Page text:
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Student-Athletes Find Bright Spots In Home-Based Learning And Training

Home-Based Learning and Training


Home-Based Learning and Training (HBLT) makes a return as schools were told to move lessons online from 19 May to 28 May, in a bid to curb the spikes in Covid-19 community cases.

Student-athletes, teachers and coaches were better-prepared this year, with last year’s HBLT setting the precedence for virtual learning and online training to be a regular mainstay. This year, the Ministry of Education provided schools with Home-Based Learning guidelines and offered learning resources for academic subjects, as well as resources for schoolchildren’s wellbeing.

With HBLT being a practical measure in the continued fight against the pandemic, the family home now becomes the next-best venue for studying and training. Although this may mean the lack of infrastructure and routine that a school provides, student-athletes, teachers and coaches made full use of technology to keep the student-athletes focused and in prime learning mode.

Student-athletes had their academic lessons conducted using video conferencing software such as Google Meet, and sports training continued, albeit safely online. Academy coaches sent out training videos and logs so that student-athletes can monitor their self-training load. Training together via video conferencing software were also key to improving team morale.

Secondary 4 shooter Ariana Beh Yoke Ching said that she found some challenges with having e-learning lessons as she had to keep focusing on the computer screen all day and found her eyes getting tired.

“I bought blue light glasses and make sure to take breaks in between classes. My teachers also make sure we have time to rest our eyes. And to motivate myself to keep going, I reward myself with something after spending a good amount of time studying.”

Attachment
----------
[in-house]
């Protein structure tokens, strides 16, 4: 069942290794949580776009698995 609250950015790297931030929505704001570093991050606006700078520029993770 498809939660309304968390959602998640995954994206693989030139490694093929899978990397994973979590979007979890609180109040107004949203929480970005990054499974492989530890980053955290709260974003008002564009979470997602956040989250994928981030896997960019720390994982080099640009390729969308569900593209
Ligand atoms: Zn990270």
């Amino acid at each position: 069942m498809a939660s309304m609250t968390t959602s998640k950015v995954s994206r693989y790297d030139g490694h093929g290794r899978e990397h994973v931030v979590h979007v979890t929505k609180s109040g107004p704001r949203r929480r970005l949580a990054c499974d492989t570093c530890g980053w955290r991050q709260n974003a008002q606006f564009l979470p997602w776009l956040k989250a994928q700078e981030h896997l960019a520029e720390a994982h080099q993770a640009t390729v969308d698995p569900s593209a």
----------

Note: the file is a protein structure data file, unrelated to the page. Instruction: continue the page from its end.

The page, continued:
Batchmate and footballer Kierann Thomas Ward also cited the same issues with online lessons: “I do not like spending time looking at a computer screen, but I keep myself motivated by focusing on the benefits of HBLT, and by taking frequent breaks from looking at the screen.”

Secondary 3 paddler Ser Lin Qian was thankful that HBLT gave her an opportunity to plan her time wisely by using pockets of time in between classes: “I feel that HBLT allows me to have more time to rest from my hectic school schedule. However, one of the biggest challenges is the lack of self-discipline. To minimise this, I make sure that I finish all the work that I need to do earlier, so that I can have the time to relax and rewind later during the day.”

On the sport front, our student-athletes are keeping themselves in tip-top condition, giving their all in their training exercises. Ranging from lunges, to leg lifts, to perfecting their sport techniques, student-athletes across the various sports make use of the real-time training with their coaches and their peers to keep their spirits up and the camaraderie was apparent even through the screens.

Although, this means that that Ariana, who was 2021 National School Games B Division 10m Air Rifle Women Individual champion, is unable to practise in the range: “As we cannot shoot, we have to keep ourselves healthy and fit by doing strength training and Tabata workouts during physical training. We also do some yoga and visualisation techniques for mental exercises.”

Lin Qian, who recently made it to World No. 3 in the Girls U15 ranking by the International Table Tennis Federation, also voiced the same concerns: “Since I am not able to train on a table, I will definitely lose the feeling of the racket and the ball. But I remind myself that I am not the only one facing this, so I do my best by using my racket to do some simple spins and actions with the ball and also some movements without the table.”

“During the training sessions, the coaches will make us do physical training such as push-ups and sit-ups, but I try to do more by myself every day, in addition to the HBLT sessions. I train myself by doing ball control drills such as juggling the ball and passing against a wall,” adds Kierann.

Incoming Student Council President Sabrina Lee Jingyi (Badminton, IBDP Year 5), had some advice for her fellow schoolmates who are cooped up at home: “I hope my fellow student-athletes are able to adjust well to staying home. Don't worry too much about the future, and just continue putting in your best effort for studies and training. It's rare that we get a chance to slow down and enjoy time at home, so I hope everyone makes good use of it, and maybe even pick up new hobbies to relieve stress.”